By far the most important feature of the CLR (and WinFX and managed code generally) is developer productivity. We want developers to be able to build better applications, faster on the managed platform than anywhere else. As a side note, I once saw a presentation that demonstrated how this principle actually helped “solve world hunger” by letting developers get projects done faster and spend the extra time on social issues… Now this does not mean that stuff like security, web services, performance, etc are not important, they certainly are, but productivity is our reason for being.
Now I am not sure we are exactly solving world hunger, but I do think we are letting developers focus on their core business problem while they leave the plumbing to the platform. As much as I’d love to say this is all because of the greatness of the CLR or the consistency of the API set, it also has a ton to do with the quality of the tools support we get with Visual Studio.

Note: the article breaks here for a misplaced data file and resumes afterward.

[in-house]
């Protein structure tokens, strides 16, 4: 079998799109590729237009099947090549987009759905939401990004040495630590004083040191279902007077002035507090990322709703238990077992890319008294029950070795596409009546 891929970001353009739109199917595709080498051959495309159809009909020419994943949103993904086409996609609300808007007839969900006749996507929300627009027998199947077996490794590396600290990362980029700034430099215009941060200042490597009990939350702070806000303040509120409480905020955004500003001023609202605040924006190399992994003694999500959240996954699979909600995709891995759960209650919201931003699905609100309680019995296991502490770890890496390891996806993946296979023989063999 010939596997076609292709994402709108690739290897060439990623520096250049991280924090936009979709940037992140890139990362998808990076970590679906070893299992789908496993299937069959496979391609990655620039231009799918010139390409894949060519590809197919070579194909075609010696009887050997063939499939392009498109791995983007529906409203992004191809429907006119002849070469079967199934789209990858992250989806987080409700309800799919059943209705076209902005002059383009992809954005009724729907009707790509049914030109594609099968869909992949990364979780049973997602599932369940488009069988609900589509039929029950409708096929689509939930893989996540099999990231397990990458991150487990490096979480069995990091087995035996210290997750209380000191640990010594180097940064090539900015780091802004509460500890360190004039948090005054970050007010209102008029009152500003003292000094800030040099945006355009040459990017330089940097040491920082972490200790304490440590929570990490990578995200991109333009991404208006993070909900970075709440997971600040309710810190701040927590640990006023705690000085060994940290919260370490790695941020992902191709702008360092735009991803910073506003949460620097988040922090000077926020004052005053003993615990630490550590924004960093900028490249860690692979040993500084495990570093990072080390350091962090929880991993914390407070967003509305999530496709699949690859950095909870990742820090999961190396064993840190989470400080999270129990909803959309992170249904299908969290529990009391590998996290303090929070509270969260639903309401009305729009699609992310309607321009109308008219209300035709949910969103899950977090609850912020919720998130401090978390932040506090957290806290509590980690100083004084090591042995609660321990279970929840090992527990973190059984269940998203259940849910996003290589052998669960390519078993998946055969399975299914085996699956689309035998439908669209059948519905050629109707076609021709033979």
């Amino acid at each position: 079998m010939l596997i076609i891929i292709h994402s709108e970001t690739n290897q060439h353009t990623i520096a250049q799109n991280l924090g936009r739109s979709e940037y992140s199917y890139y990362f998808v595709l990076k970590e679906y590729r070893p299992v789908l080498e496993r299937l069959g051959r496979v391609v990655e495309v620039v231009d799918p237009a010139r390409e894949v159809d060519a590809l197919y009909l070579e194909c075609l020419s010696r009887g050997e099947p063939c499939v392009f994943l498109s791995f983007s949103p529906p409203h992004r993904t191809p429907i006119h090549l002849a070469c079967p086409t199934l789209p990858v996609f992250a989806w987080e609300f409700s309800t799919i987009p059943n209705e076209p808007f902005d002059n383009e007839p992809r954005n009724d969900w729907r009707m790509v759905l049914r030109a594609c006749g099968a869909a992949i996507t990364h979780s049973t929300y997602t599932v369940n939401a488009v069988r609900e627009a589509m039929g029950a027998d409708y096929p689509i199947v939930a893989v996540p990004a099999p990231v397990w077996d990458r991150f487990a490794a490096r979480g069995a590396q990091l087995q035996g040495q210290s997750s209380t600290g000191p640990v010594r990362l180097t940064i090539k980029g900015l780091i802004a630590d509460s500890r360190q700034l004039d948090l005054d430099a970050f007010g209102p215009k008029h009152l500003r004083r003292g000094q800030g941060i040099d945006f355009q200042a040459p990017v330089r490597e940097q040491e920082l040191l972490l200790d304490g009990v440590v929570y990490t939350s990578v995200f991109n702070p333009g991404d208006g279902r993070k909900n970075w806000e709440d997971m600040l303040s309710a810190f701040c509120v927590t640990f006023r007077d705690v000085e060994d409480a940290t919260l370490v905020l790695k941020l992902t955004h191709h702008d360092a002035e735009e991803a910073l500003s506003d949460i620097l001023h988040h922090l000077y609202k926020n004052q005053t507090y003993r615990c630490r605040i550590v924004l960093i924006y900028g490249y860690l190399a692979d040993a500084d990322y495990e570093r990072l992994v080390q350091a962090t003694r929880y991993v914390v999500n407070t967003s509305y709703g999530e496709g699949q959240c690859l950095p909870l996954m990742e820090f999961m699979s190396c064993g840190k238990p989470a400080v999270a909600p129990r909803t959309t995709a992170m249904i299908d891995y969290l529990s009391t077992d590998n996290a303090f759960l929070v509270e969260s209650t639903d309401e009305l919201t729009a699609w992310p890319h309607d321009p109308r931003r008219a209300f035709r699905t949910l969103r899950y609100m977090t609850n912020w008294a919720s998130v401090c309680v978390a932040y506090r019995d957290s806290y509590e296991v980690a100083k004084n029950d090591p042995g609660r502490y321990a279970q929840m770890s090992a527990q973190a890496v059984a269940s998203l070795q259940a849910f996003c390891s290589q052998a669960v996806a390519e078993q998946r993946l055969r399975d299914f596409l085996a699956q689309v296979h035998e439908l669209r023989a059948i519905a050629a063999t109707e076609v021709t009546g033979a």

I think that is all motherhood and apple pie right? (love to hear your feedback) So where am I going with this?
Well, today I had a heated discussion with some of the smartest people on the CLR about the balance between developer productivity and performance. The debate goes something like this:
Me: Feature X will make developers more productive, so we should do it!
Other Guy: Feature X will make developers apps so slow it will not mater, they will use something else…
Now clearly, both positions are a little extreme… but there is clearly a lot of room in the grey area… Where should we fall in that gray area? When I think of environments such as VBRun, they clearly prioritized developer productivity above performance (although, VBRun perf was actually pretty good). Other environments such as the C runtime library clearly prioritized performance ahead of productivity.
So, what advice would you give my team? Say you had $100 to spend abstractly on “more productivity features” or “better performance” where would you spend your money? And if you have any hardnosed folks that still eat-and-drink unmanaged (win32) code all day long, I’d love to hear from them as well.